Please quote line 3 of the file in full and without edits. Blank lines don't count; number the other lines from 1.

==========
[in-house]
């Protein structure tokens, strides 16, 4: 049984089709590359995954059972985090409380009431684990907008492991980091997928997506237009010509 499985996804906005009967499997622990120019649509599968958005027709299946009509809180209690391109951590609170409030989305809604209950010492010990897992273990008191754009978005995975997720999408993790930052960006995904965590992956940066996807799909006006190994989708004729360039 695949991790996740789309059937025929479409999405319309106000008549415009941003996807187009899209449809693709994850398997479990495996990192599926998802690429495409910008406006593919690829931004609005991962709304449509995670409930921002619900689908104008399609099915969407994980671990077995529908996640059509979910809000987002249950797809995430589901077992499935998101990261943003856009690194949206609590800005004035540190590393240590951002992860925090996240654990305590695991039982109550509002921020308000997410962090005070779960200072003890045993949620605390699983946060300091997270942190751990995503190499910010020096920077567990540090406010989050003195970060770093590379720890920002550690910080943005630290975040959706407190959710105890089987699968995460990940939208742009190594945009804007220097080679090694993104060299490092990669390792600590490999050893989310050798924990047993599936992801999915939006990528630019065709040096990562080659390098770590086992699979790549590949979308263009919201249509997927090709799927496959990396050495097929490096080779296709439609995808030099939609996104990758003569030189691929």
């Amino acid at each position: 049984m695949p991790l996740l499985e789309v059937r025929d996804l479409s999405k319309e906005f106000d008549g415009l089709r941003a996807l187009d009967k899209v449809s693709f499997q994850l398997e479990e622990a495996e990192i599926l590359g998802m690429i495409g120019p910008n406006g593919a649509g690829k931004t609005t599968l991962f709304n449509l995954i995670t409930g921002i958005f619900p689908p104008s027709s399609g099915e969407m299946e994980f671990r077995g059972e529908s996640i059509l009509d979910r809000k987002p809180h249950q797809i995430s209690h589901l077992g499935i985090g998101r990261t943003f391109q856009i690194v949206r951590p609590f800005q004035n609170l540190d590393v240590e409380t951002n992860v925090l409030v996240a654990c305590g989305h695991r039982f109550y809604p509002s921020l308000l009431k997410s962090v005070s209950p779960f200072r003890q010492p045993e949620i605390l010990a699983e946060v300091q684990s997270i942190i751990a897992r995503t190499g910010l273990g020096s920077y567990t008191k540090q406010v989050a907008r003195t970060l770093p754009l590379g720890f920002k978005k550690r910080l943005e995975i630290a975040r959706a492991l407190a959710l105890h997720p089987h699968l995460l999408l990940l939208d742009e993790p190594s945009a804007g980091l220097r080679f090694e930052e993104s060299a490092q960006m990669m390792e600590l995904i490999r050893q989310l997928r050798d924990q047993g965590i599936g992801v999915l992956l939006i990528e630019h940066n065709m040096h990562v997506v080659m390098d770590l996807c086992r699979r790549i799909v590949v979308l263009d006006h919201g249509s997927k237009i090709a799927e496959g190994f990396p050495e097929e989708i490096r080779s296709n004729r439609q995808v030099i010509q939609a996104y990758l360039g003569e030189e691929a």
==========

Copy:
């Amino acid at each position: 049984m695949p991790l996740l499985e789309v059937r025929d996804l479409s999405k319309e906005f106000d008549g415009l089709r941003a996807l187009d009967k899209v449809s693709f499997q994850l398997e479990e622990a495996e990192i599926l590359g998802m690429i495409g120019p910008n406006g593919a649509g690829k931004t609005t599968l991962f709304n449509l995954i995670t409930g921002i958005f619900p689908p104008s027709s399609g099915e969407m299946e994980f671990r077995g059972e529908s996640i059509l009509d979910r809000k987002p809180h249950q797809i995430s209690h589901l077992g499935i985090g998101r990261t943003f391109q856009i690194v949206r951590p609590f800005q004035n609170l540190d590393v240590e409380t951002n992860v925090l409030v996240a654990c305590g989305h695991r039982f109550y809604p509002s921020l308000l009431k997410s962090v005070s209950p779960f200072r003890q010492p045993e949620i605390l010990a699983e946060v300091q684990s997270i942190i751990a897992r995503t190499g910010l273990g020096s920077y567990t008191k540090q406010v989050a907008r003195t970060l770093p754009l590379g720890f920002k978005k550690r910080l943005e995975i630290a975040r959706a492991l407190a959710l105890h997720p089987h699968l995460l999408l990940l939208d742009e993790p190594s945009a804007g980091l220097r080679f090694e930052e993104s060299a490092q960006m990669m390792e600590l995904i490999r050893q989310l997928r050798d924990q047993g965590i599936g992801v999915l992956l939006i990528e630019h940066n065709m040096h990562v997506v080659m390098d770590l996807c086992r699979r790549i799909v590949v979308l263009d006006h919201g249509s997927k237009i090709a799927e496959g190994f990396p050495e097929e989708i490096r080779s296709n004729r439609q995808v030099i010509q939609a996104y990758l360039g003569e030189e691929a």